If you walk around a hip, urban neighborhood in this country, you’ll quickly see that Wes Anderson’s fingerprints are everywhere. Ever since the 1998 release of Rushmore, the poker-faced romantic comedy that put him on the cinematic map, Anderson’s storybook world of prep-school uniforms, vintage paperbacks, and twee apparel has increasingly begun to resemble our own.
This has been a blessing and a curse for the filmmaker, whose subsequent features often rely too heavily on the same ingredients that made Rushmore so unique: Take one lovestruck male protagonist, add a variety of eccentric supporting characters in ‘60s-mod blazers, put a Kinks record on in the background, make Salinger-esque observations about personal maturity, and pop it into the oven.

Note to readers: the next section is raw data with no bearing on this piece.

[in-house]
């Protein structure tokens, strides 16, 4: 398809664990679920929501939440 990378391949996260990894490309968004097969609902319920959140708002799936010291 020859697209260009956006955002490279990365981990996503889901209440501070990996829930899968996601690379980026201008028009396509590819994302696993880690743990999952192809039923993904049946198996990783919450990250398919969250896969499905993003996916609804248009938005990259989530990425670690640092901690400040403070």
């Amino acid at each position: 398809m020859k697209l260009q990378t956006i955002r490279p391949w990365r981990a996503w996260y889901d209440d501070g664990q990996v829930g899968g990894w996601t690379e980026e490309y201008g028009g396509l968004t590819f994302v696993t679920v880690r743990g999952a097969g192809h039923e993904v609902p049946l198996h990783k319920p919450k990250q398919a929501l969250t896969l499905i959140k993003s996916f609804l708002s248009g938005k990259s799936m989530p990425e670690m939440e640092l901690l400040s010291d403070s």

Moonrise Kingdom is no exception – it takes place at a Boy Scout camp in the mid-‘60s, for Pete’s sake – but it’s also the most focused of the director’s later works. By concentrating exclusively on a deepening love between two pre-teen outcasts, the director’s trademark preciousness feels thematically appropriate. It’s a childlike film that tells a childlike story. Anderson has never been the deepest director in the world, but Moonrise Kingdom makes it clear that he loves what he loves quite deeply. On Aug. 13, at Porreco College, the film will be screened under the stars at 9 p.m. For a film so committed to maintaining a sense of wonder about the world, it may prove to be the perfect setting. – Dan Schank
9 p.m. // Edinboro University’s Porreco College, 2951 W. 38th St. // Bring blankets or lawn chairs for an outdoor screening // edinboro.edu/porreco-college/movies-under-the-stars.html